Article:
Apocalypse and the Anthropocene: A Broadsheet
June 10, 2020
The spring course “Apocalypse and the Anthropocene,” taught by PPEH Postdoctoral Fellow April Anson, explored the narrative mode of the apocalypse in the context of the geologic designation of the Anthropocene. In this upper-division English class, we focused on the ways apocalyptic stories represent and contest the exploitative, extractive, and unequal power relations that the “era of the human” includes. We paid special attention to American notions of nature and stewardship as they relate to geologic time, climate change, and the legacies of genocide, slavery, colonialism, and capitalism–and investigated the ways works of art attempt to render these complex and perhaps overwhelming concepts comprehensible so that we may envision and enact just futures.
In the beginning of the term, we talked about how universals are, at best, ineffectual and, at worst, violent. Then, just as the course turned to the subject of ecofascism, the pandemic hit. We watched together, in real time, as claims of “we are the virus” appeared alongside assertions that “the nation may be better off letting a few hundred thousand people die.” Collectively, we recognized that we were, in fact, experiencing something together with the entire globe, though our experiences continue to be so divergent as to warrant seeing them as different worlds altogether.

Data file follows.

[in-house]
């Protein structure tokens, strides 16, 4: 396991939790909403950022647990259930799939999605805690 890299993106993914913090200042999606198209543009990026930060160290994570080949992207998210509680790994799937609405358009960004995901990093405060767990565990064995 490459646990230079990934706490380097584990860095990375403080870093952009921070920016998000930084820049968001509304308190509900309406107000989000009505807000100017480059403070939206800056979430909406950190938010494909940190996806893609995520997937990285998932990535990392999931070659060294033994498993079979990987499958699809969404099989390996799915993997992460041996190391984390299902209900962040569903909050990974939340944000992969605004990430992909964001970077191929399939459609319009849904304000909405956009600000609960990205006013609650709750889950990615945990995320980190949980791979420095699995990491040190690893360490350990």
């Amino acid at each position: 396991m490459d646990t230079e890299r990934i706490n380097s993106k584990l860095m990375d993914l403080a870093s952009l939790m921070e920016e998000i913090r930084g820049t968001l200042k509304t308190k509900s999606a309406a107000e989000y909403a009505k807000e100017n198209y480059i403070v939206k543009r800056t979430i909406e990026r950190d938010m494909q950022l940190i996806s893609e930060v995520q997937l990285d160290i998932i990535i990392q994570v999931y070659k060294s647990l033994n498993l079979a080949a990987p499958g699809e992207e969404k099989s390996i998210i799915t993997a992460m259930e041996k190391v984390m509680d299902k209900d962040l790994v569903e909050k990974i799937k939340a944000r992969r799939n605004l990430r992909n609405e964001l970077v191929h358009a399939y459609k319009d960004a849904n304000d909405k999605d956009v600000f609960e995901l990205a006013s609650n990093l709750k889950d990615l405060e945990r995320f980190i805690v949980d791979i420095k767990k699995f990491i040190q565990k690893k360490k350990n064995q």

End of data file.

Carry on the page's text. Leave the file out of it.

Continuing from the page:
In the space of a few weeks, our understanding of the Anthropocene went from geologic to microscopic, from thinking about the “white geology” of the era to its diffuse atomization into the atmospheric. The Anthropocene is a term that, though coined by geologists, has always been, productively or not, conflated with climate change and the apocalyptic imaginary. As the course rounded to a close, we acknowledged and enacted this immense flexibility, taking these epochal concepts and generic story forms into our lived realities–recognizing the materials we hold, the materialities we ignore, and all that we make and remake in starts and stops. We ended the term reading manifestos, manifesting our own research in the form of a digital broadsheet, and acknowledging that in the midst of the surreal, story shapes the real.
We hope that in sharing our thinking here, we call in more just futures for all of our diverse and divergent communities, remembering that safety is not a seal but, rather, a sequence of commitments to collective well-being.
the class of “Apocalypse and the Anthropocene”